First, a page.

In Arizona’s Petrified Forest National Park, researchers are scouring the fossil-rich surface and drilling deep into ancient rocks to learn more about what happened during the late Triassic, some 201 million to 235 million years ago. It was a time when the world underwent repeated climate shifts and catastrophic mass extinctions, and both early dinosaurs and mammals evolved. What the researchers learn here may not only allow them to write a precise chronology of the period, but shed light on wider questions including how climate swings work, and how they affect ecosystems. READ THE FULL SCIENTIFIC STORY or SEE A VIDEO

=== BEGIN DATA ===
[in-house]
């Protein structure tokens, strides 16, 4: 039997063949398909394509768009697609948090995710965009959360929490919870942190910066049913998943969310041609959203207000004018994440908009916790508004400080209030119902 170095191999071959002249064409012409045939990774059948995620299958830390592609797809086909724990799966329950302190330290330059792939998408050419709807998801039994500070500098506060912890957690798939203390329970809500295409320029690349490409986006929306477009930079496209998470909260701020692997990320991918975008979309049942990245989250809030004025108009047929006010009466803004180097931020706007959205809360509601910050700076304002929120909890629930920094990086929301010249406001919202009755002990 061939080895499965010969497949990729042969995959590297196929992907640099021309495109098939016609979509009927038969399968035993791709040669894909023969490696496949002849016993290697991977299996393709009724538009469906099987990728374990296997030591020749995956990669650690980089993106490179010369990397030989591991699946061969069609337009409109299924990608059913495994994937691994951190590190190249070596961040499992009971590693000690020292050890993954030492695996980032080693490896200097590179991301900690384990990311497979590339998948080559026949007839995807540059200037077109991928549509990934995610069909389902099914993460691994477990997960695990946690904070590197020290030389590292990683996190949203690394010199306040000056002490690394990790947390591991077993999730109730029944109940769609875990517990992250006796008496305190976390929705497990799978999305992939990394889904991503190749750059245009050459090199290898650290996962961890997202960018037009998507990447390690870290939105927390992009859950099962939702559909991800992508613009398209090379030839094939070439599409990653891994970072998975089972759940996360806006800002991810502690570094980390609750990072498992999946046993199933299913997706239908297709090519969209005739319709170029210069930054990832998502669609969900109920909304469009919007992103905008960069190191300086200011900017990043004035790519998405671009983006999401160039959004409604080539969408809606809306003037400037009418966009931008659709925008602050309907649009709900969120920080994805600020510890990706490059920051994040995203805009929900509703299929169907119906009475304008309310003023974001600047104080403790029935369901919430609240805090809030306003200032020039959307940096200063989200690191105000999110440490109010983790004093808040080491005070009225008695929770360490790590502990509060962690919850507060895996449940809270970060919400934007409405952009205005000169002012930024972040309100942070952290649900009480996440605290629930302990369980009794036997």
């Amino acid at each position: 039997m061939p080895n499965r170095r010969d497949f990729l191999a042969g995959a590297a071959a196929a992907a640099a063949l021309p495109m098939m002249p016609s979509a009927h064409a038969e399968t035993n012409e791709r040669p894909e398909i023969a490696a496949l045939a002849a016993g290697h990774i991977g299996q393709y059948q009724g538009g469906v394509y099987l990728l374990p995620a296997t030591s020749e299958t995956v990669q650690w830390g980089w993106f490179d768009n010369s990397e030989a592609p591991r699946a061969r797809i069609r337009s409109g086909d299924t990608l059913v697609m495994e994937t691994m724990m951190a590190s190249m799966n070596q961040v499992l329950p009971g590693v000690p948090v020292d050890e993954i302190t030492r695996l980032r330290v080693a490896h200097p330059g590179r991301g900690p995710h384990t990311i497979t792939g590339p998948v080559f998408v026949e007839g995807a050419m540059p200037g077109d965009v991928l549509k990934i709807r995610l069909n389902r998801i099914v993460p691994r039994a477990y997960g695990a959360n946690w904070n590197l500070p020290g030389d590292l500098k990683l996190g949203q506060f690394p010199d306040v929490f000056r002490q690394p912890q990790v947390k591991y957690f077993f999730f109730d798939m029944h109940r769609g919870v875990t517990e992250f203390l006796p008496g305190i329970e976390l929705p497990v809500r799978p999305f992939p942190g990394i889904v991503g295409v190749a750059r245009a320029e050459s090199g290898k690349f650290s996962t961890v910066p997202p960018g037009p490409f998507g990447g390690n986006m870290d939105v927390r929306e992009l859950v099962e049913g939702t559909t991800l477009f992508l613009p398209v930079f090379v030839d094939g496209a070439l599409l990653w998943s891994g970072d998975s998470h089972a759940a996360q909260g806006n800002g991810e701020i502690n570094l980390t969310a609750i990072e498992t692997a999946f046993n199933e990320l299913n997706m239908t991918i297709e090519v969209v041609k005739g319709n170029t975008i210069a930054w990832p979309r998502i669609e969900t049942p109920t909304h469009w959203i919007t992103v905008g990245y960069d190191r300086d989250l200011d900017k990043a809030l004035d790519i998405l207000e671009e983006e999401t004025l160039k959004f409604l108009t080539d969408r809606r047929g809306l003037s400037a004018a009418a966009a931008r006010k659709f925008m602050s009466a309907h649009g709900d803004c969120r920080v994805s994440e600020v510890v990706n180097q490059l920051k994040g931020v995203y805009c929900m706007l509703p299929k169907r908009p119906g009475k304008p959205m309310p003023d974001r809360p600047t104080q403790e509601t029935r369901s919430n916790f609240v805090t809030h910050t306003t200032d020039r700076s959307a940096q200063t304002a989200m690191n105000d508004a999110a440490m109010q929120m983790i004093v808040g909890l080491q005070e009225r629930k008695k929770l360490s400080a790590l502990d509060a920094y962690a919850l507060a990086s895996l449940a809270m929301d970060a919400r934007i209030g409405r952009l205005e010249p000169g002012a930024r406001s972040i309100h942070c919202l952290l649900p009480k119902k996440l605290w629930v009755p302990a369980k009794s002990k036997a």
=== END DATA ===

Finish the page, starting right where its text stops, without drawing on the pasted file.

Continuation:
Photo Essay: Unearthing the Lost World Below a Petrified Forest
One goal in the coring project is exact dating of the wavy band of rock about three feet below Olsen, a few inches thick, marking the break between reddish rocks above and whitish ones below. Composed of tangled, cylindrical strands that could be tree roots or other debris, he thinks it may be the remains of a sudden mass extinction. It could line up with a well-dated giant meteorite that hit what is now southern Canada 215.5 million years ago—but only data provided by the core will tell. Olsen and others also intend to inspect this layer for other signs of a connection, including microscopic diamonds created on impact, and the rare element iridium, carried by asteroids. If his idea proves correct, it would represent the only known biological prelude to an even larger impact believed to have wiped out the dinosaurs 149 million years later.